Around the age of 3, I talked to my son about how we would no longer be nursing when we were not at our home or grandma's house. Because of his age, he was able to understand these new rules and he was fine with them. It was no issue whatsoever. A few months later, I established that his only daytime nursing would be at naptime; this was again accomplished with hardly any resistance from him (and no behavioral changes to show that he was not ready). And then last month we stopped the naptime nursing session, again with only minimal resistance.
Over the last eight months, my son's sleeping problems have had a dramatic improvement through his constitutional homeopathic treatment. His sleeping pattern has changed from waking every hour to sleeping straight from 9:30PM until 4:30 or 5AM each morning. Since he is sleeping so much better now, I have been able to transition to only nursing him once a day, when he wakes up around 4:30-5am. Retaining this one daily nursing session allows my son to go back to sleep until he can wake up at a more "normal" time of 6:30-7am. Without nursing, my son would be getting up to start the day at 4:30-5AM every morning.
Fulfilling the Child's Needs While WeaningWhile weaning both of my children, I have tried hard to make sure that I still meet their needs. Breastfeeding certainly provided my children with excellent nutrition and immunity, so I made sure that their diets were nutritious and wholesome as they stopped nursing. As my children grew older and were eating plenty of nutritious foods, I found that their main need for breastfeeding stemmed from the desires for closeness, security, and comfort. Making sure that I still spent plenty of time snuggling and cuddling with my children even when we were not nursing really helped to meet these needs.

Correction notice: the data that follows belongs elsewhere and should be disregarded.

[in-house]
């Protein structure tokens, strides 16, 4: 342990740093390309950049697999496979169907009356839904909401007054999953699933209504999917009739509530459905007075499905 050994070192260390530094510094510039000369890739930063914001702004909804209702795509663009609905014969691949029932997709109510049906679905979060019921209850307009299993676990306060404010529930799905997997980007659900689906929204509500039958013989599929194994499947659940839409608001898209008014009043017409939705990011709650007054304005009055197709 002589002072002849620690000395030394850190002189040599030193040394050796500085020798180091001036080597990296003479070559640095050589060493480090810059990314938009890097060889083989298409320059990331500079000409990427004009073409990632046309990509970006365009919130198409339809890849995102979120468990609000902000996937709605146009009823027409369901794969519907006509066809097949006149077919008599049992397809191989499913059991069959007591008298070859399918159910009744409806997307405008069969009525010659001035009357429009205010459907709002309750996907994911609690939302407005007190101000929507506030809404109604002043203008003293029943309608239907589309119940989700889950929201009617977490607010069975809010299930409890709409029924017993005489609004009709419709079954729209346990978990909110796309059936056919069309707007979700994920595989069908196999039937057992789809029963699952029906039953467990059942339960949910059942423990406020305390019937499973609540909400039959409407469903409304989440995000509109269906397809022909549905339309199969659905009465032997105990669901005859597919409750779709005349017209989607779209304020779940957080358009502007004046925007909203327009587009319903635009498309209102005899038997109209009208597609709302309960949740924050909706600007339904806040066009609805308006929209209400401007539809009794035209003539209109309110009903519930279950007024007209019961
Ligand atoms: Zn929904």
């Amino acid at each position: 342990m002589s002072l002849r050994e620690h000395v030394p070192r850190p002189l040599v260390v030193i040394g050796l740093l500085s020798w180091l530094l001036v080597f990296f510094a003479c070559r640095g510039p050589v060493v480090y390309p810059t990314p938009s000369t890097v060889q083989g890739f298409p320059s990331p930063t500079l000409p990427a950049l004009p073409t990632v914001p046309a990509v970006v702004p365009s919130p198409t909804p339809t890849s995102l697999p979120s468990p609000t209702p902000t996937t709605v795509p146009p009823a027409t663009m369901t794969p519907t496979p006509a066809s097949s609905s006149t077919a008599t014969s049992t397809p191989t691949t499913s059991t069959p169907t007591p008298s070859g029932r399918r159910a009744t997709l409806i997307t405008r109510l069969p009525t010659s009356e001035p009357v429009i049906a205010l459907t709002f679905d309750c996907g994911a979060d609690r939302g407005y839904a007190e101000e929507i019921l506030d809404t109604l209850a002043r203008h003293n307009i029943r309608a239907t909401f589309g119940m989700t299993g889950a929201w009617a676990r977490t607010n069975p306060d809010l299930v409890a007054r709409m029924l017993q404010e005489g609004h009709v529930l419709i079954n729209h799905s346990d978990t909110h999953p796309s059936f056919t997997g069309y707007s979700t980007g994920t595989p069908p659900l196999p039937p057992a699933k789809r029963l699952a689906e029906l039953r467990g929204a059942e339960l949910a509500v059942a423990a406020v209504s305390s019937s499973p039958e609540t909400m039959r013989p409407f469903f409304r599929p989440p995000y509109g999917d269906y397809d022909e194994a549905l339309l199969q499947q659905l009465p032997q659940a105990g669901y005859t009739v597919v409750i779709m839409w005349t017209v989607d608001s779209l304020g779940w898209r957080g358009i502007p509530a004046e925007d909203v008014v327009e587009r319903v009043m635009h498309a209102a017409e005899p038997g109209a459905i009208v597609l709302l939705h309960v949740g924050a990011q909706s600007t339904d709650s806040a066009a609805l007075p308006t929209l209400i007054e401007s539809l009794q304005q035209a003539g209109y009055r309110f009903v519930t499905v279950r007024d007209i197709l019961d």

Weaning Should Balance the Needs of Both the Mother and the ChildThrough my experiences in weaning both of my children, I have learned much about parenting. Trying to impose my own arbitrarily chosen timeframe on the process of weaning was counterproductive and did not work. Even though my daughter was over two years old and may have been considered too old for breastfeeding when she weaned, it was still apparent that she was not ready to be weaned in terms of her health or her emotional development.
Because the timeframe has been so much more relaxed with my son, I've been able to see just how un-stressful weaning can be. Since we have been able to wean gradually, there has not any big effect on his behavior or his feeling of security, as he still feels like his needs are being met. And allowing him to nurse well beyond the "normal" timeframe has allowed us to survive through his years of deteriorating sleep.
Of course, every child is different. I've heard of lots of kids who weaned or even self-weaned easily at around 1&1/2 to 2 years old. My kids just didn't fall into that category, so I had to adjust my own expectations to match their capabilities. Being able to meet each of my children's individual needs requires me to be willing to do some things in an unusual way, but they don't deserve any less.